As everyone knows who has been following the issue, new federal regulations will be coming out soon that will redefine “exempt” employment. These new rules are expected to result in many heretofore exempt positions being redefined as non-exempt and therefore eligible for overtime pay. So the time is right to review some of the more complex applications of the overtime rules.
In last week’s everythingpeople.™ This Week! ASE looked at the application of the overtime rules to overnight travel. This week we review the FLSA rules that apply to travel that is not overnight; we will look at the fictional case of Mary the Machine Technician, and the Wage and Hour rule referred to as “Travel that is all in a Day’s Work.”
Mary works as a machine technician for a company that repairs and maintains its customers’ equipment. As such she has to frequently travel to customer sites to maintain or repair broken equipment. Her normal work hours are 7:30 a.m. – 4:00 p.m., with a half-hour for lunch, Monday through Friday. Normally Mary first reports to her home office to pick up tools and receive work orders for the day.
Mary leaves home for her office at 7:00 a.m. Because traffic is light she arrives at 7:20. She enters the building and, seeing a coworker she knows, greets him and engages in a short conversation about personal matters. Is any of this time considered hours worked under the FLSA? No. The Portal-to-Portal act states in section 4(a):
“no employer shall be liable for failure to pay the minimum wage or overtime compensation for time spent walking, riding, or traveling to and from the actual place of performance of the primary activity or activities which such employee is employed to perform either prior to the time on any particular workday at which such employee commences , or subsequent to that time on any particular workday at which he ceases, such principle activity or activities.” §785.34
So under the Portal-to Portal Act, Mary is not working when she is traveling from home to her work. This includes situations where she may work at different job sites as well.§785.35. Rule: Travel time to and from one’s normal place of business is not hours worked,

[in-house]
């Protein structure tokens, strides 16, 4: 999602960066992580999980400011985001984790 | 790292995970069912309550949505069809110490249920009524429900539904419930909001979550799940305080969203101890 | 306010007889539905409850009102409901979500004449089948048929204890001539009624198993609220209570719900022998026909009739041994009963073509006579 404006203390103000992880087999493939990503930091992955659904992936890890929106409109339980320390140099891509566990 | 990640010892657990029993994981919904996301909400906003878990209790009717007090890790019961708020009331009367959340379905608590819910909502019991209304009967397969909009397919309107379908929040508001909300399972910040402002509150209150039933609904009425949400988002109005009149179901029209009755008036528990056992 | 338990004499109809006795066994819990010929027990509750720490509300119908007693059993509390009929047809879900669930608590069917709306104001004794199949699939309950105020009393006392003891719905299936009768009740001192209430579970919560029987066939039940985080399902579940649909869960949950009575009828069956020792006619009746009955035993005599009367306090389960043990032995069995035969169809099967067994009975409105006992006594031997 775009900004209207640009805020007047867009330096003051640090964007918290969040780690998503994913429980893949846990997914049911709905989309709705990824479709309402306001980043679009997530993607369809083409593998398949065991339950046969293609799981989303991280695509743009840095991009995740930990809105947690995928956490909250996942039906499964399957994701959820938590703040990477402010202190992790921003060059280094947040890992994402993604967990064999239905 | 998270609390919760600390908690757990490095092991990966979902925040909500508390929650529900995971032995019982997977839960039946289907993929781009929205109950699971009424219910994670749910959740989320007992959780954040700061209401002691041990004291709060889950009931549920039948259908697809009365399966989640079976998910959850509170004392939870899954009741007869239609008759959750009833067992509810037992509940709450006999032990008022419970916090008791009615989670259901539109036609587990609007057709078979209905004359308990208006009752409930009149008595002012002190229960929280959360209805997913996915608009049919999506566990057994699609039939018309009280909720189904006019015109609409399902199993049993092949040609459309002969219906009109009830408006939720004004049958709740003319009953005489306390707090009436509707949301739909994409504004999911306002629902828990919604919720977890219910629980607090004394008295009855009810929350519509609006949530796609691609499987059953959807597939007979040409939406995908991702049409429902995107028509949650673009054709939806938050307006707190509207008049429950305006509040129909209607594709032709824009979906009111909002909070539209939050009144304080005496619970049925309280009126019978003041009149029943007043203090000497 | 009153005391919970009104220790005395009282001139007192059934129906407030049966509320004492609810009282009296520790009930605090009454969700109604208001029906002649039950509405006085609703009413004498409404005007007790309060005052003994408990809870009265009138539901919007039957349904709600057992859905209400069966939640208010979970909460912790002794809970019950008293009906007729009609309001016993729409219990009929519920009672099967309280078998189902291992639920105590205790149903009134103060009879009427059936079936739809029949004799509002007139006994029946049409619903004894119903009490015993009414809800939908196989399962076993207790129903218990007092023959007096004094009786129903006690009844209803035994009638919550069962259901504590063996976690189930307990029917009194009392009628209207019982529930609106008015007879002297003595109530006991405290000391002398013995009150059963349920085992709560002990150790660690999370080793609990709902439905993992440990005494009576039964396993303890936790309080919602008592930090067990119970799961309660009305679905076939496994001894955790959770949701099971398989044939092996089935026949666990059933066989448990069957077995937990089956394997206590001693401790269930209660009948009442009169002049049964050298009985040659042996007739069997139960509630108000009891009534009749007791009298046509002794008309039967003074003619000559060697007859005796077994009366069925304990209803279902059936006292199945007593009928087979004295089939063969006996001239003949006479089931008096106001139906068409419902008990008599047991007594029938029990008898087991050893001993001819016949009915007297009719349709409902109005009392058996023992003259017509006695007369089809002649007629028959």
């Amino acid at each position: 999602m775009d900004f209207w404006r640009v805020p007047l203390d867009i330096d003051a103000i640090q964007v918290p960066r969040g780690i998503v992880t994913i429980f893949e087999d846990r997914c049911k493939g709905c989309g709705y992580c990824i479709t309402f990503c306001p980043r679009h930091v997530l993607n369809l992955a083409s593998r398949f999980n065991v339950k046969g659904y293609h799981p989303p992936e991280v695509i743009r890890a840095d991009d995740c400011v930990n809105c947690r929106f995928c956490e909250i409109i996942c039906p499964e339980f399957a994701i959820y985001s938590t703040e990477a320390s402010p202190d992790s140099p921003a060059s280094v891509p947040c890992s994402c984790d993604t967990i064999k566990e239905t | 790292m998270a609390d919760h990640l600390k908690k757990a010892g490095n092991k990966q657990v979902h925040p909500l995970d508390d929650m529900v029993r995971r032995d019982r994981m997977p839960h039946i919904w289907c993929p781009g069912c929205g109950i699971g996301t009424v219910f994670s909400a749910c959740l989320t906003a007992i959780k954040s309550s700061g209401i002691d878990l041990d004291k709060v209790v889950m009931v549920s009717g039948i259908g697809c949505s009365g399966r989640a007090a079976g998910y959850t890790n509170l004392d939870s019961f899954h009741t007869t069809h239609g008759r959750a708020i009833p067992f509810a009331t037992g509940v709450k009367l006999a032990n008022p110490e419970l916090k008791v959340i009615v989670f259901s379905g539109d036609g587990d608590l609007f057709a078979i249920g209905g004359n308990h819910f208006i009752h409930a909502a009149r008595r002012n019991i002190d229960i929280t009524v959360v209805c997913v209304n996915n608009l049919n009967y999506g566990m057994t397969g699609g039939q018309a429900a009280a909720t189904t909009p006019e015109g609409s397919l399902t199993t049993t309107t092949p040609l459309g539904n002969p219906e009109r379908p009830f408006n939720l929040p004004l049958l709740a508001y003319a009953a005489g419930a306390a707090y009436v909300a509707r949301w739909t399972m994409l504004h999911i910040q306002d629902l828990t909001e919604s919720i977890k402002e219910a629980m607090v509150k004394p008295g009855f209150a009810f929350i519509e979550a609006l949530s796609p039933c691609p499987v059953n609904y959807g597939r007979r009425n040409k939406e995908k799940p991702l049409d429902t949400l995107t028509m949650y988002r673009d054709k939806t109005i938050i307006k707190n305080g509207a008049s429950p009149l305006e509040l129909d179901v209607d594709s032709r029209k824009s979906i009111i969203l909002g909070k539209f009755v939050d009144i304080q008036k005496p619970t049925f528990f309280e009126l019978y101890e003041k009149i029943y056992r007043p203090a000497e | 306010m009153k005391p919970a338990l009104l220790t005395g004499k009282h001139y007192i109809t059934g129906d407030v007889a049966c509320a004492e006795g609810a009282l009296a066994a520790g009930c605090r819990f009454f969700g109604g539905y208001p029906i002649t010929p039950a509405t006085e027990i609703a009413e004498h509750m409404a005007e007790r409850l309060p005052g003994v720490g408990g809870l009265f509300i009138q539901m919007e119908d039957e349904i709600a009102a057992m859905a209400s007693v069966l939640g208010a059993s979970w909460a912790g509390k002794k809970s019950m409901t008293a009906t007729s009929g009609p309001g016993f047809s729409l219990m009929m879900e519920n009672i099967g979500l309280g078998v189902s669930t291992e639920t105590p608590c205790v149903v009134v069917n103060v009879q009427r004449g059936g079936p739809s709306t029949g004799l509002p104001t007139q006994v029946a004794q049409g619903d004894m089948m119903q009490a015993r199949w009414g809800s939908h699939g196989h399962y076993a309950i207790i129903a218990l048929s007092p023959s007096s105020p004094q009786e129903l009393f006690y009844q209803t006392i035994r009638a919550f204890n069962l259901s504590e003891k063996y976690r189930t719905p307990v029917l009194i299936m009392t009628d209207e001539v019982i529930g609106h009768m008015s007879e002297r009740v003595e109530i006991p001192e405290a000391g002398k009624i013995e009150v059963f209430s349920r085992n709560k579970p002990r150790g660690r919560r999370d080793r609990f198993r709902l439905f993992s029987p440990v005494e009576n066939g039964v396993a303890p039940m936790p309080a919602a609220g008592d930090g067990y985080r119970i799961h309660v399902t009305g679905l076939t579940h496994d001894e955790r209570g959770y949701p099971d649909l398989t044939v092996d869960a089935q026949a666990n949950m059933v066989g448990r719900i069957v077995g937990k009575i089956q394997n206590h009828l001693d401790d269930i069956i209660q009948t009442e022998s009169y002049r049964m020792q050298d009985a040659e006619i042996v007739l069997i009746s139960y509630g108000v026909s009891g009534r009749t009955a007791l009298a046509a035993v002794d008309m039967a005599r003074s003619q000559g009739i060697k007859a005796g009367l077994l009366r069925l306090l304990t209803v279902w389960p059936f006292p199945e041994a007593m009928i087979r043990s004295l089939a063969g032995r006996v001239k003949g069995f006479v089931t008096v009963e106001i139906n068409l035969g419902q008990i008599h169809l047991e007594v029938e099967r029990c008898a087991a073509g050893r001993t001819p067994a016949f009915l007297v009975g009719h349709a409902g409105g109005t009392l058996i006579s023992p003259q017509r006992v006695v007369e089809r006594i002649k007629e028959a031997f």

Mary gets to her work area at 7:30 a.m. to receive her work orders for the day, She gets her tools and travels to her first assignment. It takes Mary 25 minutes to get to her first job assignment for the day. Is this travel time compensable? Yes. Rule: “Time spent by an employee in travel as part of his or her principal activity, such as travel from job site to job site during the workday, must be counted as hours worked.”§785.38. This is the heart of the Travel that is all in a day’s work rule.
Mary works at the first customer’s site till 11:45 a.m., when she packs up her tools and heads to lunch. Mary is off the clock while she goes to her half- hour lunch. But then she travels to her next worksite, where she works till 4:00 p.m. She leaves her last assignment and heads home. Is this travel time compensable? The answer is no under the FLSA even though in this situation and the the circumstances above travel time cuts across the workday, although the company may choose to pay her until 4:30 p.m. since her normal schedule runs to that time. Rule: this is the other half of the home-to-work rule; so travel time from a worksite to home is not hours worked.
When Mary gets home at 4:30, she receives a call from her home office telling her one of her customer’s pieces of equipment broke down, and she must travel to that customer’s worksite to make an emergency repair. The worksite is 45 minutes away. Mary heads to the customer’s worksite and does the repair work.
Is the time travel from her home to the emergency call time worked? Yes. Rule: Under the Home- to-work In Emergency Situations section 785.36, Mary is entitled to pay even though her travel was from home to a work-site.
Mary finishes the emergency repair at 9:00 p.m. and leaves the customer’s worksite at that time. What about travel time from the customer’s place of business back home again? Yes. This is generally considered worktime also under the “Emergency Situations.” “All time spent on such travel is worktime.”§785.36
Mary has worked a total of 12.5 hours for the day, and if she puts in a normal workweek assuming the rest of her week stayed to normal schedule, she would be entitled to 4.5 hours of overtime at time-and-one-half her regular rate of pay. Note: If the company chose by policy to pay Mary for the 30 minutes she did not work from 4:00 to 4:30, those 30 minutes were still not “time worked,” and therefore would not be included in calculating her overtime pay.
Source: Interpretive Bulletin, Part 785. Hours Worked Under the Fair Labor Standards Act of 1938, As Amended